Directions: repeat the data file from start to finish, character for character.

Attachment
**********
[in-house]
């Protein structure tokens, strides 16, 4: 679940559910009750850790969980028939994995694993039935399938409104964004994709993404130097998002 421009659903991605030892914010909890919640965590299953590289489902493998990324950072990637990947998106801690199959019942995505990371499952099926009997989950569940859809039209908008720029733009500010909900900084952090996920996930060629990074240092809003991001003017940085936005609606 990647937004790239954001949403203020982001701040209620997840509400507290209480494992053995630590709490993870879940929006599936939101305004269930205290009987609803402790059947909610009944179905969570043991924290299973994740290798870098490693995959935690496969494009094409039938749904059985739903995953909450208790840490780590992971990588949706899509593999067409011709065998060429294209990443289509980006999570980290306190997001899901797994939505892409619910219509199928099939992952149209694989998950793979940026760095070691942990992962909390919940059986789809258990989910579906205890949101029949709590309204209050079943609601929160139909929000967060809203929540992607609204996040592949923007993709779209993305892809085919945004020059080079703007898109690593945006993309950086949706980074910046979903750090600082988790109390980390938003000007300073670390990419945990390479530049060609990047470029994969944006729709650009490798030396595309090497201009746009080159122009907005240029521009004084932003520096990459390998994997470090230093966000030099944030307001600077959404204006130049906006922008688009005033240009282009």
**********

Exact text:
[in-house]
């Protein structure tokens, strides 16, 4: 679940559910009750850790969980028939994995694993039935399938409104964004994709993404130097998002 421009659903991605030892914010909890919640965590299953590289489902493998990324950072990637990947998106801690199959019942995505990371499952099926009997989950569940859809039209908008720029733009500010909900900084952090996920996930060629990074240092809003991001003017940085936005609606 990647937004790239954001949403203020982001701040209620997840509400507290209480494992053995630590709490993870879940929006599936939101305004269930205290009987609803402790059947909610009944179905969570043991924290299973994740290798870098490693995959935690496969494009094409039938749904059985739903995953909450208790840490780590992971990588949706899509593999067409011709065998060429294209990443289509980006999570980290306190997001899901797994939505892409619910219509199928099939992952149209694989998950793979940026760095070691942990992962909390919940059986789809258990989910579906205890949101029949709590309204209050079943609601929160139909929000967060809203929540992607609204996040592949923007993709779209993305892809085919945004020059080079703007898109690593945006993309950086949706980074910046979903750090600082988790109390980390938003000007300073670390990419945990390479530049060609990047470029994969944006729709650009490798030396595309090497201009746009080159122009907005240029521009004084932003520096990459390998994997470090230093966000030099944030307001600077959404204006130049906006922008688009005033240009282009």